No ‘ongoing public threat’ and no motive yet
Police would not definitively state whether there was only one shooter, but shelter-in-place directives were lifted and Boulder Police Commander Kerry Yamaguchi said there was “no ongoing public threat” after the arrest.
It remains unclear how the assailant was captured. Police did not disclose the type of weapon or weapons that were used, though Boulder Police Chief Maris Harold said they did get a call to the station “about a possible person with a patrol rifle.” Police provided no immediate information on a possible motive for the rampage and were unable to say whether the shooter knew any of his victims or had ties to the store.
The slain officer was identified as Eric Talley, 51, who had been with the police department since 2010, Boulder police Chief Maris Herold said. He went to the store after a call about shots fired and someone carrying a rifle, she said.
“He was by all accounts one of the outstanding officers of the Boulder Police Department, and his life was cut too short,” Dougherty said of Talley.
Dozens of police and emergency vehicles, their lights flashing, escorted an ambulance carrying the officer from the shooting scene after nightfall. Some residents stood along the route, their arms raised in salute. As of late Monday, the identities of the other nine victims were not disclosed as police were still notifying their family members.
James Bentz, who was shopping at the market, told the Denver Post that he and others ran for the door when gunshots sounded.
“I was there at the front of a stampede,” he said. Video footage showed some windows of the market blown out. KMGH television news in Colorado reported that as police arrived at the store they, too, came under fire.
SWAT teams and armored police vehicles arrived. A bystander live-streamed video showing police outside the market on a megaphone urging the shooter to give up: “The entire building is surrounded,” announced an officer. “You need to surrender. Come out with your hands up, unarmed.”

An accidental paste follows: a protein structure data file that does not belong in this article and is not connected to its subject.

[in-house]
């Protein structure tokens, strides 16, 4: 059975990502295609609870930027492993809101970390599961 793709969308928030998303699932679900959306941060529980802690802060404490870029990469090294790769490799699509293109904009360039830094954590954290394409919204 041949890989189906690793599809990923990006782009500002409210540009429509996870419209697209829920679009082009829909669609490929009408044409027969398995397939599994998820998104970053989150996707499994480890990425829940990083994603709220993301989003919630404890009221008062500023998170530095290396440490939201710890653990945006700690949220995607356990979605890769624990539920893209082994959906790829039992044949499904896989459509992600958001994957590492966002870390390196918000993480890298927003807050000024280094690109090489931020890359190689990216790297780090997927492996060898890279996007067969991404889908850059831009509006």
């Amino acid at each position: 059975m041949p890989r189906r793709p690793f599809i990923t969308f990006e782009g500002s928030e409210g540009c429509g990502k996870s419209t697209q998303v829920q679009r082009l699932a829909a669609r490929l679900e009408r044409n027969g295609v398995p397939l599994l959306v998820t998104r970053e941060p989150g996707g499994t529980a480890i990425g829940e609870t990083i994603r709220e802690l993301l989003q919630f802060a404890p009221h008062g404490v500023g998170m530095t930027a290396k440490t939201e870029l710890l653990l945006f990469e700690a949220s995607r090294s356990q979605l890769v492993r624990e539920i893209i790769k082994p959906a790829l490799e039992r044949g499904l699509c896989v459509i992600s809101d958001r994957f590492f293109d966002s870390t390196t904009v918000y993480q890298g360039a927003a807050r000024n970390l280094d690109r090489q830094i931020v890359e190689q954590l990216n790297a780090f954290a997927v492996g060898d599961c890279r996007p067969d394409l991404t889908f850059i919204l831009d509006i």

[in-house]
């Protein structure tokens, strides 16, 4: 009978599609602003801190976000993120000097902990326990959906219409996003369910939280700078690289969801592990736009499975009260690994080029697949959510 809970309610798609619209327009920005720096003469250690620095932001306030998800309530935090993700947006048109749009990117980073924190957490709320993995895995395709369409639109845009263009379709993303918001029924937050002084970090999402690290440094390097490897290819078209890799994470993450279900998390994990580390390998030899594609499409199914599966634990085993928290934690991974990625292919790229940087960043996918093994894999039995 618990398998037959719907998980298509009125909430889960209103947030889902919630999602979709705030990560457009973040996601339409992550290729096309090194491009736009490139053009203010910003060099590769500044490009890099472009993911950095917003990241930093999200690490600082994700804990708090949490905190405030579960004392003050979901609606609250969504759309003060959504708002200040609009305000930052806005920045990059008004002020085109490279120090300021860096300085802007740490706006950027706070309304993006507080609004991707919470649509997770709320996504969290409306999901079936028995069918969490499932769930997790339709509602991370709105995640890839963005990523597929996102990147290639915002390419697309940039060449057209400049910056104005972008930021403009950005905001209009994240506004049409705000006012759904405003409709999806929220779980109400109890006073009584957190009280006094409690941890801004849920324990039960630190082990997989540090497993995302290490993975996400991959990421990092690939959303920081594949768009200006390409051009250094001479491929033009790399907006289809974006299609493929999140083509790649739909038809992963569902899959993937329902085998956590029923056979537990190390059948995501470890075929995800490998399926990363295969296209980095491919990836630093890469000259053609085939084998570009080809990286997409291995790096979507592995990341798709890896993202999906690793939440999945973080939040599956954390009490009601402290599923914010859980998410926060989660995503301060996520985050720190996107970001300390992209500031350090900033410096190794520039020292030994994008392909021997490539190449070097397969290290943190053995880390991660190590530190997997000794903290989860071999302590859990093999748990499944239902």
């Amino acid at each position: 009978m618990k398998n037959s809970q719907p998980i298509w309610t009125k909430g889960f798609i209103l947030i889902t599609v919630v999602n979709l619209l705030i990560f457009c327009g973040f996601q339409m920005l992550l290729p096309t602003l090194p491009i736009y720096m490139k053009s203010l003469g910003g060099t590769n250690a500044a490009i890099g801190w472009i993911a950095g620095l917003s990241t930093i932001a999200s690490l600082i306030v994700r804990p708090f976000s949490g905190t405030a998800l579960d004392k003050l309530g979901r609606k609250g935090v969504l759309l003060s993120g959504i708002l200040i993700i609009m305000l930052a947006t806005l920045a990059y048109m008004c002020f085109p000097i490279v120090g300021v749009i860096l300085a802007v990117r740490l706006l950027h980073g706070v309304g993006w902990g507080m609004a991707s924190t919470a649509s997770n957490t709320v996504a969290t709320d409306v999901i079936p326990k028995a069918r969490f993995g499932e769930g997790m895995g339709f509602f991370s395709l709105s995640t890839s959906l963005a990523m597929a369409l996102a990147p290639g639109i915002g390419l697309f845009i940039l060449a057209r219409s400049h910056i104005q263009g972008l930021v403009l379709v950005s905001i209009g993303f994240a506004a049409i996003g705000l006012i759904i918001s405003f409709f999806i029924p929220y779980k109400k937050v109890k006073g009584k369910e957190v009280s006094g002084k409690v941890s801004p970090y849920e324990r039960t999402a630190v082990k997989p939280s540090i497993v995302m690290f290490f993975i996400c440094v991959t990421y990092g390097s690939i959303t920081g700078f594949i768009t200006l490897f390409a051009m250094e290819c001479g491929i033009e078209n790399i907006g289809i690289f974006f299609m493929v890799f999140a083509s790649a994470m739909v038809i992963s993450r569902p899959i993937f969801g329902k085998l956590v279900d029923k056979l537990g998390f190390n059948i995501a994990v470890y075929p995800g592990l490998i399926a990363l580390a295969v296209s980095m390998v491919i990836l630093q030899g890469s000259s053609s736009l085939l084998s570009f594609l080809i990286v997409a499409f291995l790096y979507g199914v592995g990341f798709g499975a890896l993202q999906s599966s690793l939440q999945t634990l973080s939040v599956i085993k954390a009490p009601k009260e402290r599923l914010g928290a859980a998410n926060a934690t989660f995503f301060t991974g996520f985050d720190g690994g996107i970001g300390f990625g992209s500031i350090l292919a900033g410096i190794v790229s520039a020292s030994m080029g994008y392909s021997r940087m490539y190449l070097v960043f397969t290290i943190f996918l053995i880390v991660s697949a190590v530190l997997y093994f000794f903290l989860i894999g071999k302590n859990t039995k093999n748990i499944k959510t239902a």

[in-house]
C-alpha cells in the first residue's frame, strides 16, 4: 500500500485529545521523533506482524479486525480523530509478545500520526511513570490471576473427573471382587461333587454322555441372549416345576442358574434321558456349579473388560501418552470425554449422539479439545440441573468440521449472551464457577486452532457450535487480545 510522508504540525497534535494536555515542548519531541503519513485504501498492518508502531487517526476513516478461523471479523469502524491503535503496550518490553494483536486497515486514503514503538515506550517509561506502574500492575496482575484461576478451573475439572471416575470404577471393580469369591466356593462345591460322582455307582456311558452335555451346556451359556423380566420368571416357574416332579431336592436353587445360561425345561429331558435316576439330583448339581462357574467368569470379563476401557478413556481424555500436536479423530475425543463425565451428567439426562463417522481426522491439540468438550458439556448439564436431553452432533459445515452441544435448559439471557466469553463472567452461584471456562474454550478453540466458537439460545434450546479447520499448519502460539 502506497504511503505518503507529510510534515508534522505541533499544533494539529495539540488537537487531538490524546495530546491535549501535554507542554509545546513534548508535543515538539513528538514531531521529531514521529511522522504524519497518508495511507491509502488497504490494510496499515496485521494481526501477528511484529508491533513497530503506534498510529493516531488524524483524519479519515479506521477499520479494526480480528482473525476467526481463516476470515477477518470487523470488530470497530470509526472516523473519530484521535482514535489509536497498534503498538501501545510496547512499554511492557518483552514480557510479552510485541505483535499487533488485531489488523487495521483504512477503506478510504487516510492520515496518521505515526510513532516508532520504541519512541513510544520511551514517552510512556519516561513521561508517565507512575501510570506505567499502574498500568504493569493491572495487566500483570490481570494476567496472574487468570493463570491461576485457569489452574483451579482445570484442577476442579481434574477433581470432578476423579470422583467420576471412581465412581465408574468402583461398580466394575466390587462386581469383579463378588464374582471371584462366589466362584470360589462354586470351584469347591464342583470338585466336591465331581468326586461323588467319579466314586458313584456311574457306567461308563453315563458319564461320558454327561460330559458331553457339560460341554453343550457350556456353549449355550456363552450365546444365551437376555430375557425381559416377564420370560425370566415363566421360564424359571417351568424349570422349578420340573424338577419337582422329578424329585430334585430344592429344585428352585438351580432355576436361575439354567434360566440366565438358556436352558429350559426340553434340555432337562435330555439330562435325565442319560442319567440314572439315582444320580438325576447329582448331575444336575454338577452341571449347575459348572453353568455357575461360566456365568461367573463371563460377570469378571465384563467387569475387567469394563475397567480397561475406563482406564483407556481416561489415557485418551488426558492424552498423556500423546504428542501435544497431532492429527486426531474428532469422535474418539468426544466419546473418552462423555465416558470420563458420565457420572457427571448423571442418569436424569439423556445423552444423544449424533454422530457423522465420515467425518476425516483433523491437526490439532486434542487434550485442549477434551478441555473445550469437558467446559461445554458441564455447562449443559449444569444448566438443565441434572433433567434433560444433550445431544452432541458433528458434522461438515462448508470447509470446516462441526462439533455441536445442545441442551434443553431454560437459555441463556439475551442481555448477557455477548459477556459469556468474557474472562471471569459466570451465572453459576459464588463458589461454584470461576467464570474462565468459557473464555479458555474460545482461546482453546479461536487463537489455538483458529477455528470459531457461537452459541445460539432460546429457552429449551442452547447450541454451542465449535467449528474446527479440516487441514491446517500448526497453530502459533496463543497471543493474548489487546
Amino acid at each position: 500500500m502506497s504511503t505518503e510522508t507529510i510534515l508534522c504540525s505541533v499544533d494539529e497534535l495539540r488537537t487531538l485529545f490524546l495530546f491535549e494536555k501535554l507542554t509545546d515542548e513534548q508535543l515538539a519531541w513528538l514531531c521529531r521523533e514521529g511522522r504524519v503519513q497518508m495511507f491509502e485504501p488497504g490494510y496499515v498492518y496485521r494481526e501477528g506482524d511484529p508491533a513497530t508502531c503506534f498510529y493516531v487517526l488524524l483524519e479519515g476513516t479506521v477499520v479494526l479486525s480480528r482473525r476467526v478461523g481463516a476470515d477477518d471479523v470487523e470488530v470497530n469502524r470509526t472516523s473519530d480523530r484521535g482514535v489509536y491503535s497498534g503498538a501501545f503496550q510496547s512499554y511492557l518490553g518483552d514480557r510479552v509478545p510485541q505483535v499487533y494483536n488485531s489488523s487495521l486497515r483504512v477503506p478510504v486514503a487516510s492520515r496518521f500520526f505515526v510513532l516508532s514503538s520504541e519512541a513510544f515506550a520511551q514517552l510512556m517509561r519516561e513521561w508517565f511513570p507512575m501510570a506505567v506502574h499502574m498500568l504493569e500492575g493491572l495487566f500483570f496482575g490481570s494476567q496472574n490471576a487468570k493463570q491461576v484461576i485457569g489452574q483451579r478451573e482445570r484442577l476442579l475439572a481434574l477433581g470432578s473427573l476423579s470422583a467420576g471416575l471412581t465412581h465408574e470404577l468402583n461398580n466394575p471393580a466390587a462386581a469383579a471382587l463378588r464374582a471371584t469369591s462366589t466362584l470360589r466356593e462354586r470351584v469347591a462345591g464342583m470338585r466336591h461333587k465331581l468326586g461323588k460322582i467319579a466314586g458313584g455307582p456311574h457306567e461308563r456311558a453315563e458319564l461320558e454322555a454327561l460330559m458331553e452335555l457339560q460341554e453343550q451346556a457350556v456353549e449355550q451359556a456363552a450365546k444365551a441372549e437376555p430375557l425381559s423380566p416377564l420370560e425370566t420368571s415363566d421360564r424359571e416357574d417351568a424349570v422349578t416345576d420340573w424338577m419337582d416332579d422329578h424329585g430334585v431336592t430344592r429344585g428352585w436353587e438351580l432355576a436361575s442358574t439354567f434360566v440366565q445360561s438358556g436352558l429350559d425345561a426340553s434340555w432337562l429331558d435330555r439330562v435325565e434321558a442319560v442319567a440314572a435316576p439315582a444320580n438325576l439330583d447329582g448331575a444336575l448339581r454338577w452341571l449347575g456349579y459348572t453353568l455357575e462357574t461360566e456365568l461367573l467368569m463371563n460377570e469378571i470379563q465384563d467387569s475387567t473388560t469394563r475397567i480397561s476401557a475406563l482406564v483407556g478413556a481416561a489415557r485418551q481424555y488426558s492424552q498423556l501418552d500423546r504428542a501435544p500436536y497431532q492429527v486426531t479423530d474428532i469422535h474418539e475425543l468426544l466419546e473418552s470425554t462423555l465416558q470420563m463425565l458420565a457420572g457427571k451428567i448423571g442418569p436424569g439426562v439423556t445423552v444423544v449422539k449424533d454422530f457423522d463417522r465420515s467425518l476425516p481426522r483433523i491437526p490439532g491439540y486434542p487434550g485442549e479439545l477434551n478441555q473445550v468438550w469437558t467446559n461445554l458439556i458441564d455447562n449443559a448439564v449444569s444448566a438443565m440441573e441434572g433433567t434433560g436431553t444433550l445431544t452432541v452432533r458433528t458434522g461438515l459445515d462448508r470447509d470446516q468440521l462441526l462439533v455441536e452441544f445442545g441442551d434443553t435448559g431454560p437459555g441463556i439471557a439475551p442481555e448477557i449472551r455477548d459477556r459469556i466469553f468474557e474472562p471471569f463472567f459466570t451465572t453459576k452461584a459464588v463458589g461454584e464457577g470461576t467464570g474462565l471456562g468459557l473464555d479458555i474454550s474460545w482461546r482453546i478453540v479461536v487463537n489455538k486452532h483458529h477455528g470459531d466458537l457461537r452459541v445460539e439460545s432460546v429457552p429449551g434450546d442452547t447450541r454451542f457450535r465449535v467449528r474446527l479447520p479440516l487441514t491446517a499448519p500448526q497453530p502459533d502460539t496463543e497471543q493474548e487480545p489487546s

Lull in mass killings during pandemic may be over
The attack was the seventh mass killing this year in the U.S., according to a database compiled by The Associated Press, USA TODAY and Northeastern University. The rampage came less than a week after the March 16 shooting that left eight people dead at three Atlanta-area massage businesses. It follows a lull in mass killings during the pandemic in 2020, which had the smallest number of such attacks in more than a decade, according to the database, which tracks mass killings defined as four or more dead, not including the shooter.
Boulder is home to the University of Colorado, and the school’s head men’s basketball coach said that the tragedy had weighed on his mind throughout his team’s second-round NCAA men’s basketball tournament game against Florida State on Monday.
“It puts basketball in its proper place,” Tad Boyle said.
“Win or lose tonight, I just felt an emptiness in my stomach. Another senseless act of violence that we’ve experienced as a country many, many times.”
King Soopers, a Denver-based subsidiary of supermarket giant Kroger, operates more than 150 stores in Colorado and Wyoming. In a statement, Cincinnati-based Kroger said it is “horrified and deeply saddened by the senseless violence that occurred at our King Soopers store.” The company offered prayers and support for all affected. In the wake of mass shootings elsewhere, Kroger asked shoppers in 2019 to leave firearms at home. The change in policy came a day after grocery rival Walmart made a similar shift.
Colorado’s history of firearm rampages
Colorado has a grim, recent history of shooting sprees, all within 70 miles of Boulder. The first was a 1999 massacre at Columbine High School. Thirteen people were killed and 21 wounded by gunfire before the perpetrators – a pair of students – took their own lives.
In 2012, a lone gunman opened fire at a movie theater in Aurora, Colorado, during a showing of “The Dark Knight Rises.” The assailant, who was convicted and sentenced to life in prison, used tear gas and multiple guns as he sealed off doors and terrorized 400 people. Twelve died and 58 others suffered gunshot wounds.
And in May 2019, one student was killed and eight others injured in an ambush attack at STEM School Highlands Ranch, a charter school located in Douglas County. As in Columbine, the assailants were students. One pleaded guilty and the other is awaiting trial in May 2021.
Contributing: Jorge L. Ortiz, Mike James, Dan Wolken and Elinor Aspegren, USA TODAY; Sady Swanson; The Coloradoan; Alexander Coolidge, Cincinnati Enquirer; The Associated Press